I had surgery recently and was prescribed pain medication. I didn’t have much pain, so I only took the drugs twice. I'm completely healed; what do I do with the leftover pills?

October 17, 2017

Great question! Many people have leftover or expired medication around the house. But it’s not a good idea to leave any expired or unused medication lying around as there are a few risks: 1) misuse and/or abuse of the drug, 2) the expired drug can be confused for the drugs you should be taking, and; 3) the drug could be harmful if taken inadvertently, for example, it could duplicate the effects of, or interact with, another drug being used.

There has been a lot in the news about opioid pain medications, and like all pain medication, they are a good example of drugs that should always be removed from the home and disposed of properly when no longer needed. Unused opioid pain medications left in a bathroom or kitchen cupboard are easily accessible to teenagers who may be curious about experimenting with drugs or children who think the pills are candy. This can result in addiction, overdose, and even death.

The best, and most convenient, way to dispose of your unused or expired medication is to return it to your pharmacy or your local “take-back” program as soon as treatment has been discontinued or the product has expired. In Canada, you can return medication to any pharmacy any time. Pharmacies participate in a national health product stewardship program that enables and supports safe medication return and disposal processes. You can check details about the program in your province here.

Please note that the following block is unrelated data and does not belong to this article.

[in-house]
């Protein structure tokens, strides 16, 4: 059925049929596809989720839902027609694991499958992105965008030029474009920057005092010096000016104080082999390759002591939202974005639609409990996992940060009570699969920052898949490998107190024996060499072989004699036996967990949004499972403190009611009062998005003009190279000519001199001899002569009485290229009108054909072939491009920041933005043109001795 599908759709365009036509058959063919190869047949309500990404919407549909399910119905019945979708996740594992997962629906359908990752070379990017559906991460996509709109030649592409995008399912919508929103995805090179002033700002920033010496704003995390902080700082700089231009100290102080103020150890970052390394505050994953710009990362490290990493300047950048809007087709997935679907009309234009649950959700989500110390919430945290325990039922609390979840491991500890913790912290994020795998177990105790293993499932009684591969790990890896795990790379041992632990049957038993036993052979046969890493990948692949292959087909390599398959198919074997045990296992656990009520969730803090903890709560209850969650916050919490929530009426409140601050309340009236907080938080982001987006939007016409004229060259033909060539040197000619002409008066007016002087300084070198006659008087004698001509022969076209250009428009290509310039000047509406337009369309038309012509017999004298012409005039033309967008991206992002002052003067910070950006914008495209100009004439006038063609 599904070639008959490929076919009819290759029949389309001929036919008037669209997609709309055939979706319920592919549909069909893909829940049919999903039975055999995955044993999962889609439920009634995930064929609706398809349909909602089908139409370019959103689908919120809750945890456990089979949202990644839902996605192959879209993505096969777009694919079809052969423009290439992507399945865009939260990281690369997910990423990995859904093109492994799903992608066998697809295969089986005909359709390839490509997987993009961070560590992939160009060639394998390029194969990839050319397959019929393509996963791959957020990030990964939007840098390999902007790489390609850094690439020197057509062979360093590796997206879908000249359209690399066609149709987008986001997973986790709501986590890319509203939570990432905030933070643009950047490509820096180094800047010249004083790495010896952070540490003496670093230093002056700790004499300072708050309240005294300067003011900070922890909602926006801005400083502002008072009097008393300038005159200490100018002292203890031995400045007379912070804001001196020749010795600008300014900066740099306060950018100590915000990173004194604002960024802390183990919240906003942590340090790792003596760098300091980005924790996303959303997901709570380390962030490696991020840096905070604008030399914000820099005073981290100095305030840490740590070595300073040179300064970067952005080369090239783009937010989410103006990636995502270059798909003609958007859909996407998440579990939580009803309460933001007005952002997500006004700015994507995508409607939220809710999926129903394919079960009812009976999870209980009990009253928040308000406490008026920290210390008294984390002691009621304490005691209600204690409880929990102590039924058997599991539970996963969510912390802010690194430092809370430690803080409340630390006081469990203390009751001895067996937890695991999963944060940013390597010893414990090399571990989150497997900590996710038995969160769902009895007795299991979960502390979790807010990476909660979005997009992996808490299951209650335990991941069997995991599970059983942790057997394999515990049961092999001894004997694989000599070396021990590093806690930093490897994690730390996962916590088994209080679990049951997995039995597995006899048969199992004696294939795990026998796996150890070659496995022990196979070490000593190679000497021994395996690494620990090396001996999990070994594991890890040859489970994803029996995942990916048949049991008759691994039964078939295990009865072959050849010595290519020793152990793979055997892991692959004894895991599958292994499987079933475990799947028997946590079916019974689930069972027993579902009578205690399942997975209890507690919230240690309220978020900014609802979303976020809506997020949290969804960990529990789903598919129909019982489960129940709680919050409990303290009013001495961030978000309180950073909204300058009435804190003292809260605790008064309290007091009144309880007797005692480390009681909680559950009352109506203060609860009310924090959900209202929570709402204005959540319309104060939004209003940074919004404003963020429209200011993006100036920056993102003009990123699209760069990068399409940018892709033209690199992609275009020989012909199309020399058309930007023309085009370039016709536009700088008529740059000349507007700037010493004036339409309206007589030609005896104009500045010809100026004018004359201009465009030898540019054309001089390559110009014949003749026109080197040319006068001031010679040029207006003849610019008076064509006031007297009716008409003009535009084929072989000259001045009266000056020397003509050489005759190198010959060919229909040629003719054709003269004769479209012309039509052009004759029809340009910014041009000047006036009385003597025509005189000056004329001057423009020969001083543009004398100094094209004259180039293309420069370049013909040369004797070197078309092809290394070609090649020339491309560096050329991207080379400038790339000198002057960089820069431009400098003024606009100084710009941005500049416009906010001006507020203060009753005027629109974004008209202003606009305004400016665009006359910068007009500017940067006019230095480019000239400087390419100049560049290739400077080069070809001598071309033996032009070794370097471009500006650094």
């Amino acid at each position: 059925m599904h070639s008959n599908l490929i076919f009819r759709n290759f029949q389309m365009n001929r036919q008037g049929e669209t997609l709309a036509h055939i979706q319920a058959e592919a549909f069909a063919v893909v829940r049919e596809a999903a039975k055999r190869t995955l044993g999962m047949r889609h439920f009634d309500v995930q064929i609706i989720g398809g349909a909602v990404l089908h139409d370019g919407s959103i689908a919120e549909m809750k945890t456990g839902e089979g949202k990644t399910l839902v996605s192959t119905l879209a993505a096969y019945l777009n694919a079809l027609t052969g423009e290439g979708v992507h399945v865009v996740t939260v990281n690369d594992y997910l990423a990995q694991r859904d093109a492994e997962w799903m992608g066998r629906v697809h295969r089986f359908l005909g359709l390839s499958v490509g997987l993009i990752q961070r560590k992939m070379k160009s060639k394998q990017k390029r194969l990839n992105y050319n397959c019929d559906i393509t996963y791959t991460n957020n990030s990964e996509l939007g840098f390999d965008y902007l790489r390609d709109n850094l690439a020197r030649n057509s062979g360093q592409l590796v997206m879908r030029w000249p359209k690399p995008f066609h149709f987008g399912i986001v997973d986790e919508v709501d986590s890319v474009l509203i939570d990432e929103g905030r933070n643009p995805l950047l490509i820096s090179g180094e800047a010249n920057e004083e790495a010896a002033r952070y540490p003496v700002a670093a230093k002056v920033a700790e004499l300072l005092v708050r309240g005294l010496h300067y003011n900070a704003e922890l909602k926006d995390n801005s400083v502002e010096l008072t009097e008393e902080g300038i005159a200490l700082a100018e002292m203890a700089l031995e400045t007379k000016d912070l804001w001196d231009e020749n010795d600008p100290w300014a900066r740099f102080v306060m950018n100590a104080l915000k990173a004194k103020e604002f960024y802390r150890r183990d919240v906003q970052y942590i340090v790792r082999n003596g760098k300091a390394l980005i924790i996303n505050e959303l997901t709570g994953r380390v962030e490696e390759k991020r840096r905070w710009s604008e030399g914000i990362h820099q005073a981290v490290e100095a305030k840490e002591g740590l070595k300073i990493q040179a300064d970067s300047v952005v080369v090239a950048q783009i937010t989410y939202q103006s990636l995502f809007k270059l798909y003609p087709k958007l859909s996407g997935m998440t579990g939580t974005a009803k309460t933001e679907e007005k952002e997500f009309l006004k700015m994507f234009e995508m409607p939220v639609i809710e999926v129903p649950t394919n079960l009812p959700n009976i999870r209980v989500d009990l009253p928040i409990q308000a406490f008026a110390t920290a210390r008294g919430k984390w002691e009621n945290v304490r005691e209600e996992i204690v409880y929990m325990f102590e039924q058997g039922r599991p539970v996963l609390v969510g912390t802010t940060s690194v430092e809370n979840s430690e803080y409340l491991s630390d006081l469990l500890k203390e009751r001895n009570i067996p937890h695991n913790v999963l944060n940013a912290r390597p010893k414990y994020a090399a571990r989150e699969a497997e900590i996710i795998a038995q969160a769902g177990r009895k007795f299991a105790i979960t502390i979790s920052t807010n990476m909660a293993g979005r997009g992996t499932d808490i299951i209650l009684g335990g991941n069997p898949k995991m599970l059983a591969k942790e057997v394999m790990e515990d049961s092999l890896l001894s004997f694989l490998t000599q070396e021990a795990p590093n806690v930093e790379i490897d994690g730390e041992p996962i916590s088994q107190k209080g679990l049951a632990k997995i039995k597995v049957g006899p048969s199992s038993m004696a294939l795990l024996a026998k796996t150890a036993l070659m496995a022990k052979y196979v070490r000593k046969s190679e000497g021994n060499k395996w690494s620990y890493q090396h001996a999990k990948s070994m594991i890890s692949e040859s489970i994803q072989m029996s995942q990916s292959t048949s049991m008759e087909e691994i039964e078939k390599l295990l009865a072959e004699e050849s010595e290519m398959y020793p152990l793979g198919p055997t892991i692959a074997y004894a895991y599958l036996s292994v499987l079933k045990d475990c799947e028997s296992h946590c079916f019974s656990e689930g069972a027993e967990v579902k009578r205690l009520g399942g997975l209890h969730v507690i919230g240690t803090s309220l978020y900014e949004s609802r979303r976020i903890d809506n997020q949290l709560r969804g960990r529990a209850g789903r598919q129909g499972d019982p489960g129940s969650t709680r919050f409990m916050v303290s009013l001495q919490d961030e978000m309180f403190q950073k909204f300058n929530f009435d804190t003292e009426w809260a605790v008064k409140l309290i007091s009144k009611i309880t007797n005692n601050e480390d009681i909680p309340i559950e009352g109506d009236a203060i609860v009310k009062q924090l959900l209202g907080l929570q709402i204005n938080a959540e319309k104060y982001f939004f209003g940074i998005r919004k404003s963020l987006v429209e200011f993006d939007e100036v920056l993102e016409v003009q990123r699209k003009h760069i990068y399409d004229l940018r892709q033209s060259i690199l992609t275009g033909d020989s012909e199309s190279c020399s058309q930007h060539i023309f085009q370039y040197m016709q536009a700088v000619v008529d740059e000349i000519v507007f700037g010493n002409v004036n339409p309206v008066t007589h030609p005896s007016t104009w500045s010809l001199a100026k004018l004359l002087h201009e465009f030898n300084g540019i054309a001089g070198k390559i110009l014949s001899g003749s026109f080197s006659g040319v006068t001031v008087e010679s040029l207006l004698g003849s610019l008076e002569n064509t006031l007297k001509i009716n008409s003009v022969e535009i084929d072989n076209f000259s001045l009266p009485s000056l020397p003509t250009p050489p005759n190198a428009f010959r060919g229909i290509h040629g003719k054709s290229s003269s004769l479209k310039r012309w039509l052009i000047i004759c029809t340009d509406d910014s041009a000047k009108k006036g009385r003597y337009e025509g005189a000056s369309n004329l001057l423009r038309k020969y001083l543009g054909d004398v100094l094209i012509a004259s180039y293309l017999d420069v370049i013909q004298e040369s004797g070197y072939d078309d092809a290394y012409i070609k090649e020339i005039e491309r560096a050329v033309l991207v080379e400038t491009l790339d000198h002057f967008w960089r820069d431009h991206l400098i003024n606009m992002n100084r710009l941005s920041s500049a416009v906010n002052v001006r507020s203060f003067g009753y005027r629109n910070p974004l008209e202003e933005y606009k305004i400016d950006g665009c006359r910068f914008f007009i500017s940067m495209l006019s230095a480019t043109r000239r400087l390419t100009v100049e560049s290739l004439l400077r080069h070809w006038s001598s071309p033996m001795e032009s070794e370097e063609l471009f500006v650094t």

Since different types of medications (i.e., pills, patches, inhalers, liquids, etc.) may require different ways of handling for disposal, pharmacies ensure returned medications are properly separated from their regular stock, sorted based on the type of medication and disposal procedure necessary, and sent to a disposal facility where drugs are destroyed.

It’s not recommended that you flush any drugs down the toilet or sink, and throwing drugs in the garbage isn’t ideal either because drugs can leak into soil and water creating an environmental hazard. And never give your unused medication to anyone else; what is prescribed specifically for you can be dangerous to others.

Here are some tips for handling unused or expired medication:

  • Return oral medications in their original packaging. If you don’t have your original container because you put your pills in an organizer, you can empty the pills into a small zip lock bag.
  • Keep liquids in their original bottle.
  • Dispose of injectable medications (i.e., syringes) in a “sharps” container, then take the container to the pharmacy. (You can buy sharps containers at the pharmacy, or sometimes they are available for free if you ask your pharmacist.) Ensure the sharps container is securely closed before returning to the pharmacy to avoid accidental needle punctures.
  • Do a regular “medication clean up” of your medicine cabinet, cupboards, and drawers, looking for over-the-counter drugs, natural health products, and homeopathic products as well as prescription medication.

If you live in a remote area without a nearby pharmacy or can’t get to one for other reasons, Health Canada provides instructions here for disposing of drugs in the garbage as a last resort. Or you can contact your local municipality for advice.